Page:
Cutting Thousands of Medical Personnel Won’t Reduce Access to Care, Army Surgeon General Says
Even though behavioral health resources are already “strained.”
Army families are worried about reductions in medical services, particularly in mental and behavioral health, as the service begins to shed thousands of medical billets. But the Army surgeon general told questioners at the AUSA conference on Tuesday that service leaders had worked to ensure that cuts won’t reduce access to care.
Back in 2019, the Pentagon announced plans to cut some 17,000 medical billets, but that number was reduced after groups such as the Military Officers Association of America pushed back. The Army, which originally claimed it could trim 6,900 billets, shrank its cost-cutting efforts to 2,900 billets.
“It was the chief and the secretary who said, ‘You know, General Dingle? No, I'm not going to do that because I'm impacting the readiness of our soldiers and our family members’” Army Surgeon General Lt. Gen. Scott Dingle said of Army Chief of Staff Gen. James McConville and Army Secretary Christine Wormuth.
Dingle said the remaining cuts won’t affect the services that troops need most.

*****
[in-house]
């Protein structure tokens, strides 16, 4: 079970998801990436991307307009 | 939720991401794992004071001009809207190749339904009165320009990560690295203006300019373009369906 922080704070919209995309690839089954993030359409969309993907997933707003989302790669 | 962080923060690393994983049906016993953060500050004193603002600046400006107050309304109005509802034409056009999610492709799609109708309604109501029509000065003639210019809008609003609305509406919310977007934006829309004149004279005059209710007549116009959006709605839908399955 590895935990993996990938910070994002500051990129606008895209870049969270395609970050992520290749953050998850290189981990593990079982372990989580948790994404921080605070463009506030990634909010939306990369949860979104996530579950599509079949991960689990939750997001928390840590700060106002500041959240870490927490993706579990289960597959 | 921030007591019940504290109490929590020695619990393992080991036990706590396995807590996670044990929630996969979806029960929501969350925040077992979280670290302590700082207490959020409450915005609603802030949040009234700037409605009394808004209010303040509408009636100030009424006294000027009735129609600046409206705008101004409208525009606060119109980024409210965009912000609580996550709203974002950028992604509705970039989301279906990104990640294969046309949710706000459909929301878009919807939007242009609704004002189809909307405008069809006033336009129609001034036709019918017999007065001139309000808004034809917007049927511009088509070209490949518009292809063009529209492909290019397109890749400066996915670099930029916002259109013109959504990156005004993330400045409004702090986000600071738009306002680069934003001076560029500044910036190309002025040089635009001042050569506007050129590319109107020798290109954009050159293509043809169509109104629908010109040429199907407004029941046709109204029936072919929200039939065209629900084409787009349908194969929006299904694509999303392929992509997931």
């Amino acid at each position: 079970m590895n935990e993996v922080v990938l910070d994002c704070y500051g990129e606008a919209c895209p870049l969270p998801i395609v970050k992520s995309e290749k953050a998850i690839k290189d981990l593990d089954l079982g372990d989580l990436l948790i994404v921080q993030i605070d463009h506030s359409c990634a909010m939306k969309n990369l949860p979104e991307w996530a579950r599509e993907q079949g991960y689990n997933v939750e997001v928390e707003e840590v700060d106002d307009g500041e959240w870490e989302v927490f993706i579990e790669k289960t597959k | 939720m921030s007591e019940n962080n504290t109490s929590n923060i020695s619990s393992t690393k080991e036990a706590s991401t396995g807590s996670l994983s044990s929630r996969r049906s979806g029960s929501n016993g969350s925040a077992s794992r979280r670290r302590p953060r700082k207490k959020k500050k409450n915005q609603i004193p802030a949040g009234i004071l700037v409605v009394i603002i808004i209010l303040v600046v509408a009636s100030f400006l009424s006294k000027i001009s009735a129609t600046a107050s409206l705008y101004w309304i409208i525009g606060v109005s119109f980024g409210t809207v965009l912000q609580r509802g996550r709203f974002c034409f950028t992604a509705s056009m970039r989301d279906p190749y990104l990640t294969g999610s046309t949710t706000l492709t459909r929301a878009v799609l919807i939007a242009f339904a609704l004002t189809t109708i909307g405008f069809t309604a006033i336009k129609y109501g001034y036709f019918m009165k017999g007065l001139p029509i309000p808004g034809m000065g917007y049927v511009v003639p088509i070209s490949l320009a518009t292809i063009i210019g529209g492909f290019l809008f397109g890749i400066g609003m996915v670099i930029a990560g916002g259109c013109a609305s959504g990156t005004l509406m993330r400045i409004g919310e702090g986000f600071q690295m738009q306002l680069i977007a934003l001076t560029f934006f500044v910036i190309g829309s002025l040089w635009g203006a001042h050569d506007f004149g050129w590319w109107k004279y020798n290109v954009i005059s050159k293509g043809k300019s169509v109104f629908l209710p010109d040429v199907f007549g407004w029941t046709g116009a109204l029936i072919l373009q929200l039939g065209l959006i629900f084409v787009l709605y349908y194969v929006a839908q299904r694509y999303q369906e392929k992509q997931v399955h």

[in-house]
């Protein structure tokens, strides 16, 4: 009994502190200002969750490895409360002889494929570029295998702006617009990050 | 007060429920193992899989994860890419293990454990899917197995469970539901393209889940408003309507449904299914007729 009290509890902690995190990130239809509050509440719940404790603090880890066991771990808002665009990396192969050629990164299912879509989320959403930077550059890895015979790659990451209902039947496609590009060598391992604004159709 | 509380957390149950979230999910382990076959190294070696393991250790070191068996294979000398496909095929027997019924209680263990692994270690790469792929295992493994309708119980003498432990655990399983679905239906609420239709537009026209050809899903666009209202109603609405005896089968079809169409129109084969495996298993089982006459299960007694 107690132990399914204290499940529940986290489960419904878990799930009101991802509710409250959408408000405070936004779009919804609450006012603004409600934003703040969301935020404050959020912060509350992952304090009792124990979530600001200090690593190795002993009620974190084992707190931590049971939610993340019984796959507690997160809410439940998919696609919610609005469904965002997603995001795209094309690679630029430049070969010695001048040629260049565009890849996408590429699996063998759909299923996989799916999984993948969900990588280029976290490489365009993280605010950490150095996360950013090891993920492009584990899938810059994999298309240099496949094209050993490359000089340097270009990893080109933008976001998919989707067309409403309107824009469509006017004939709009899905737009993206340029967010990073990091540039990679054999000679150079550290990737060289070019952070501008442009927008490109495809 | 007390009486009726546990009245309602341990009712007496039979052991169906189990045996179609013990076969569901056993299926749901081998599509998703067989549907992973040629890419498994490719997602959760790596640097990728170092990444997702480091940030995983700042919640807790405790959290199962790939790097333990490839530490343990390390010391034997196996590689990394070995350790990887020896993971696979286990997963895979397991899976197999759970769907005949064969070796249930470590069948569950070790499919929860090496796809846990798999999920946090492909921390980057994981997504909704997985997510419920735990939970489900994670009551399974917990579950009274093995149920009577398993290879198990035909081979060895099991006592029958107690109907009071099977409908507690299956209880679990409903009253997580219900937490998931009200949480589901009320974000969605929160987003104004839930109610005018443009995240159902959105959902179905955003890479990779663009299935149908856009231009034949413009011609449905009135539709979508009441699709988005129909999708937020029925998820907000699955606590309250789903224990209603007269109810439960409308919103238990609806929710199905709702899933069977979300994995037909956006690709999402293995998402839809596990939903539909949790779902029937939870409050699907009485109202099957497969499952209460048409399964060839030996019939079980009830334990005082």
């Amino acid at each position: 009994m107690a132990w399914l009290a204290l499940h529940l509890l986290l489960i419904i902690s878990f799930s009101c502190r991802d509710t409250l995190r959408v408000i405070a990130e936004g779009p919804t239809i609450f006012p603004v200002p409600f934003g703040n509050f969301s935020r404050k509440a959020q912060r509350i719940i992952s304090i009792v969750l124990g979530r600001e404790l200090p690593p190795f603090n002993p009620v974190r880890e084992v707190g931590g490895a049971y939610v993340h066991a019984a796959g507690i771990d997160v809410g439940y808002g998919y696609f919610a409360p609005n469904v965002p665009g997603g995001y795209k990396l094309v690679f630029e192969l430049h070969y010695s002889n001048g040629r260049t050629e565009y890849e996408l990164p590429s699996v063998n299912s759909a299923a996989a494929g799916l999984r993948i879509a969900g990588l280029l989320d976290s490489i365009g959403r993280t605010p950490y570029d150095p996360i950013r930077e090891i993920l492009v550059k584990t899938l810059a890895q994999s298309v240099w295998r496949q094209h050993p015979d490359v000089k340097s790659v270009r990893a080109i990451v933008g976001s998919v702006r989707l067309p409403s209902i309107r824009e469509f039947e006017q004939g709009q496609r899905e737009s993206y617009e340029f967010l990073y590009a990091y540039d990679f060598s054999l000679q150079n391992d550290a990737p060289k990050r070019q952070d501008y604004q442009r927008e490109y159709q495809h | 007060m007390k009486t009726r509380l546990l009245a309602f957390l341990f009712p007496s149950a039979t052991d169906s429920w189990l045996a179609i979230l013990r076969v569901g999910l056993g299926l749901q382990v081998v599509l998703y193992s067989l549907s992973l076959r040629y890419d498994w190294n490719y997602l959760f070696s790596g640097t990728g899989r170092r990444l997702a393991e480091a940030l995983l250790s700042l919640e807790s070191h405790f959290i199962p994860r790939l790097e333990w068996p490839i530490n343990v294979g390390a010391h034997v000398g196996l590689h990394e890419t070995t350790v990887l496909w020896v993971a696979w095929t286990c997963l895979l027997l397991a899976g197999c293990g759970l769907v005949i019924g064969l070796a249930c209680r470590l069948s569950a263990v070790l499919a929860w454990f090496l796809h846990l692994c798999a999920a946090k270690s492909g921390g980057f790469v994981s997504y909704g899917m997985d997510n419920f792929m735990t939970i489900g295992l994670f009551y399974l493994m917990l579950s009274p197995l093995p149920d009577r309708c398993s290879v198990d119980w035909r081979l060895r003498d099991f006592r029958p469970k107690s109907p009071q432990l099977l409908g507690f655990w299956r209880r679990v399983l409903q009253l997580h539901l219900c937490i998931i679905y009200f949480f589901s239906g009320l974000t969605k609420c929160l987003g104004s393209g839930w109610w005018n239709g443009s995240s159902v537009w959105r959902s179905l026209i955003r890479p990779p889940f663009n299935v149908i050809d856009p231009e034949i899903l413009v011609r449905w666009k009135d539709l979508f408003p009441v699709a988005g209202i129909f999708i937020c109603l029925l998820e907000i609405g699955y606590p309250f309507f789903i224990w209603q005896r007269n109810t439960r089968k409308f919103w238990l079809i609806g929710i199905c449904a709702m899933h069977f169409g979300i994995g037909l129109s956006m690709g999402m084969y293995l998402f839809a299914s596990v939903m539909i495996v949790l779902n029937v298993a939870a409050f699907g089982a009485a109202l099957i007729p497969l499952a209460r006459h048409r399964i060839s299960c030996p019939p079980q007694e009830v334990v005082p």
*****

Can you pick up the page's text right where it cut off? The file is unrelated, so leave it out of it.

“Those 2,900 that have been identified are from my [Medical Command] billets, and those are low-risk roles that do not impact any of the services that are being provided at any medical treatment facilities,” he said.
Specifically, Dingle said, no behavioral health cuts are being made in remote areas and overseas billets that have shown a particularly high need for that type of care.
“That's where myself, as the Surgeon General, have leveraged our uniformed personnel to fill some of those civilian hard-to-hire billets,” Dingle said of augmenting behavioral health services in areas of high demand.
The majority of questions asked during the Association of the United States Army Family Forum with Army senior leaders were related to mental health and behavioral health services. Suicide remains the top concern among family members, although Wormuth touted improvements in the numbers during the conference.
Many of the questioners voiced concerns over the lack of access to behavioral health care. Replied Wormuth: “One of the biggest challenges we have, nationwide, is a shortage of behavioral health resources. The pandemic has been hard on everyone. One of the biggest things we need to keep working on is increasing the capacity of the behavioral health resources that are available for our folks.”
The chief of staff, meanwhile, urged family members to keep speaking out.
“If we’re not getting you the health care you need, we need to know that,” McConville said. “We will move our medical personnel to provide that type of care where you need it…We have a sacred obligation to provide medical care to our soldiers, our families, and our soldiers for life and we're committed to doing that.”
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